Much more than a missus

RANDY SPORTAK -- Calgary Sun

, Last Updated: 10:16 AM ET

When Stephane Yelle heads out on a road trip with the Flames, his wife Susan also goes to the airport.

It's not to say a tearful goodbye; it's the beginning of her commute to work.

When the Flames are on the road for extended trips, Susan Yelle often makes the two-hour flight to Denver, where they met and live in the off-season, to work in the intensive care unit caring for premature babies at Presbyterian/St. Lukes Medical Center.

"I'm a little stubborn, you could say. I'm not willing to give it up," says Yelle, an advanced nurse practitioner.

"That way I can keep up my skills ... and keep my career going. I still want to have my own career."

It's tempting to believe the typical hockey wife spends her days shopping, drinking coffee and going for manicures.

But that's not the case.

And they're not all aspiring actresses or models. (Don't forget, though, some are very successful at that endeavour, such as Cale Hulse's wife, former Baywatch cast member Gena Lee Nolin.)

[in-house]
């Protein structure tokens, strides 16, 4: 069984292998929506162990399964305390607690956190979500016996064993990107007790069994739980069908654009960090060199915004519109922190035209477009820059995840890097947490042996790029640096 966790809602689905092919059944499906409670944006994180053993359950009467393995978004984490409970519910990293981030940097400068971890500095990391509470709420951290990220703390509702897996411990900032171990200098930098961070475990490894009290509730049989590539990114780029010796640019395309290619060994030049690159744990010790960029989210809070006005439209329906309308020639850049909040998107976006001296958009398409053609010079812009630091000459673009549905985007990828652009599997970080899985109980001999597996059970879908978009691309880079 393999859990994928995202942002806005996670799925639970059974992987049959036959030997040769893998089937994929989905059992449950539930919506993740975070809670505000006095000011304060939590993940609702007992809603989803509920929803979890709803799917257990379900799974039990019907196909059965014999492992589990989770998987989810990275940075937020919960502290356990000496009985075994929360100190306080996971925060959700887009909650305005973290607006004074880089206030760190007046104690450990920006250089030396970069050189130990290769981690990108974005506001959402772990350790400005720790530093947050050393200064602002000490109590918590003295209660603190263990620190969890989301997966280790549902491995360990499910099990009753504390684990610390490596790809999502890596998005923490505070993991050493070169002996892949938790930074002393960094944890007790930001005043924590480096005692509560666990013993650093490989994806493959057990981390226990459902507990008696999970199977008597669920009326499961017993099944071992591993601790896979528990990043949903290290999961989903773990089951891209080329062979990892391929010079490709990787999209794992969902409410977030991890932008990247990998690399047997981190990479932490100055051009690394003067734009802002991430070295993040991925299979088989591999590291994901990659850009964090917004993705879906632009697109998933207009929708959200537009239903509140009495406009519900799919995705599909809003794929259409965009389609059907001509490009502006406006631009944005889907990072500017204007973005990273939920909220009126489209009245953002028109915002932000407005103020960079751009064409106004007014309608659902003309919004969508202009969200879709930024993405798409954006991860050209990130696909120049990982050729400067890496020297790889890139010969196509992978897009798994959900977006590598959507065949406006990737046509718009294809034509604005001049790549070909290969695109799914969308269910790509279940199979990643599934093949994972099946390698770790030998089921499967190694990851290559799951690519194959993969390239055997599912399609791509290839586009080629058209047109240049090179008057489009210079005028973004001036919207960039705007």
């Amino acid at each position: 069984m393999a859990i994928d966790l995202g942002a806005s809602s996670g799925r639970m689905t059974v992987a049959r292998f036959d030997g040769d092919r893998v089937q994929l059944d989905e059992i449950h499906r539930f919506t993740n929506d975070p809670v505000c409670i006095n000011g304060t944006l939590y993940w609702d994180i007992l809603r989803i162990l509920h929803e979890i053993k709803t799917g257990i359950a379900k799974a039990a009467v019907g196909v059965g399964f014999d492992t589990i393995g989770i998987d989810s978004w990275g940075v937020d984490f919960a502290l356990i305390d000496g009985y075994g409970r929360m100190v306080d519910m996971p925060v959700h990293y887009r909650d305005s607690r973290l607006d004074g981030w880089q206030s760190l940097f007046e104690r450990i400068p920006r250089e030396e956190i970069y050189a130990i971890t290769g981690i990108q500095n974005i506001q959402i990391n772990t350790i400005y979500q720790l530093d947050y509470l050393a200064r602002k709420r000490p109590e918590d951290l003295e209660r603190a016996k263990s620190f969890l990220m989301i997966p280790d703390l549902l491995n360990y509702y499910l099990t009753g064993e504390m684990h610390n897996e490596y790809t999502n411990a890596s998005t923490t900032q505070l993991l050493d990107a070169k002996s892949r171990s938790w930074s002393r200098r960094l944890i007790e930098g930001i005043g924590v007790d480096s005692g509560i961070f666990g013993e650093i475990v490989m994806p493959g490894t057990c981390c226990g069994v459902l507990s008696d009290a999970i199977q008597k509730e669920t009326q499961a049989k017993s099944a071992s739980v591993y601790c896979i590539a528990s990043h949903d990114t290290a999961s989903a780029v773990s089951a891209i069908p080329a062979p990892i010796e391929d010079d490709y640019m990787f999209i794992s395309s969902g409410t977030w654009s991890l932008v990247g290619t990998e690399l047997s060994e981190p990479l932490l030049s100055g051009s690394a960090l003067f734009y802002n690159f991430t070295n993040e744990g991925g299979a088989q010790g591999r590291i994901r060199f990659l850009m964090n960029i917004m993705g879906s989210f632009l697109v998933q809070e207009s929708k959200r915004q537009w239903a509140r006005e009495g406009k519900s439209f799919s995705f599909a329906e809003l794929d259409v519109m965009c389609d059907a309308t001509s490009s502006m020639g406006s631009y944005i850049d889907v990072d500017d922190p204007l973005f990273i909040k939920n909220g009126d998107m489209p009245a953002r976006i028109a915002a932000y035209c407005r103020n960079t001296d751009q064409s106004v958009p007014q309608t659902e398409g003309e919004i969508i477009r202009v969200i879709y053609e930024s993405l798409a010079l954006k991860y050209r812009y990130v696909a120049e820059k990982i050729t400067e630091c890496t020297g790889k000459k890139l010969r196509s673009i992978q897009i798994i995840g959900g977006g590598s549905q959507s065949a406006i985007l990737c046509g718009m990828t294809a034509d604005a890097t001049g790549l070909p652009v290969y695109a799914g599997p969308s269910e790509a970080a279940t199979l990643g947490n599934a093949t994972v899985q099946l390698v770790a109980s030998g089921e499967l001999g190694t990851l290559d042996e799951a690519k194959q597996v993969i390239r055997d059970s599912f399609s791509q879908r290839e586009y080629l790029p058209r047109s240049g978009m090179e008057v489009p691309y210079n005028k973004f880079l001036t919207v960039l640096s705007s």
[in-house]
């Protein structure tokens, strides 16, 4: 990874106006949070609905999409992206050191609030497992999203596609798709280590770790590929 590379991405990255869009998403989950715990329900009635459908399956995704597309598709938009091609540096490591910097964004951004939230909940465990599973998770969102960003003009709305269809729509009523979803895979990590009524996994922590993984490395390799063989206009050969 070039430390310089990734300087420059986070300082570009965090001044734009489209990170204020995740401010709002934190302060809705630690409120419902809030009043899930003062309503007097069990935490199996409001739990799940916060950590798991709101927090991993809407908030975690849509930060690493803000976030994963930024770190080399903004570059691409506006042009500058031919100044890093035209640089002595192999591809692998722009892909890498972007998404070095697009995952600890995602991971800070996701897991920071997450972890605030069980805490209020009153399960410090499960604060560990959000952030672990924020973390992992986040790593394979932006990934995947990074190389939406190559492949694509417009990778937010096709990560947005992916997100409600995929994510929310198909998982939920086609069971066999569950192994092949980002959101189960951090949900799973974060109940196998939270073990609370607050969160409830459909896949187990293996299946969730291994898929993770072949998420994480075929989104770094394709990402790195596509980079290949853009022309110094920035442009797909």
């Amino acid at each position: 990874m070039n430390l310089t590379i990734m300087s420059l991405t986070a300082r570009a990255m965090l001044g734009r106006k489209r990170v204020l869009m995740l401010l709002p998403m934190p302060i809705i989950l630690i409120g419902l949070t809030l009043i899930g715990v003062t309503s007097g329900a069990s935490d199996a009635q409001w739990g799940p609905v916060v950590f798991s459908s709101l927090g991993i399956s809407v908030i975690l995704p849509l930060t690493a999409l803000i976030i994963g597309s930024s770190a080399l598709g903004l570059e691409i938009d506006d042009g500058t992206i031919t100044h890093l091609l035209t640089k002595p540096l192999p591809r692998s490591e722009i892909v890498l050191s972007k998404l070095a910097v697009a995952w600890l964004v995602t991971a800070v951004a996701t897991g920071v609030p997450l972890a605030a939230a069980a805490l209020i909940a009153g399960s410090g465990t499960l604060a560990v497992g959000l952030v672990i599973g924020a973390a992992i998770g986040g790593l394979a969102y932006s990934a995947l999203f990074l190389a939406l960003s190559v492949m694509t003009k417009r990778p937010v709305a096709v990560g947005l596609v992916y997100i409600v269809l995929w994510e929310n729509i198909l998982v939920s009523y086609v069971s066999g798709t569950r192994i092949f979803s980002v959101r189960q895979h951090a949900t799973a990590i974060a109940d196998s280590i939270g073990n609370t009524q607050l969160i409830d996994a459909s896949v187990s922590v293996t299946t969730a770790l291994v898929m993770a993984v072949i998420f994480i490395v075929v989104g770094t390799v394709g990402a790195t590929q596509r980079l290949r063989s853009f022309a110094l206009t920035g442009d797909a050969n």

The wife of Carolina Hurricanes forward Erik Cole was a state trooper in New York, while Bret Hedican -- also with the Hurricanes -- is married to 1992 Olympic figure skating gold medallist Kristi Yamaguchi.

With husbands pulling in six- and seven-figure salaries, these women don't have to work.

Many are busy raising families, so they aren't in the workforce. And some simply can't work, with the red-tape headaches of getting a job in a foreign country too much to bear.

There are a few spouses on every team in that boat, trying to work their way through the system to use their skills. Many have degrees but find the bureaucracy too difficult to navigate.

Which is why so many volunteer, some on their own, many as a group, be it through their Better Halves charitable endeavours or for organizations they hold near and dear to their hearts.

Krista Ference, the better half of Flames defenceman Andrew Ference, was a professional snowboarder and an alternate at the 1998 Olympics. A couple of years after retiring from the sport, she was working as an assistant for a television production company.

"It was the bottom-of-the-barrel, latte-fetching job but it was a lot of fun and I was treated great. They've told me any time I want to come back, I'd be welcome," she said.

"But I thought about it and am fortunate to be able to stay home and spend time with (their daughter) Ava and want to take that opportunity."


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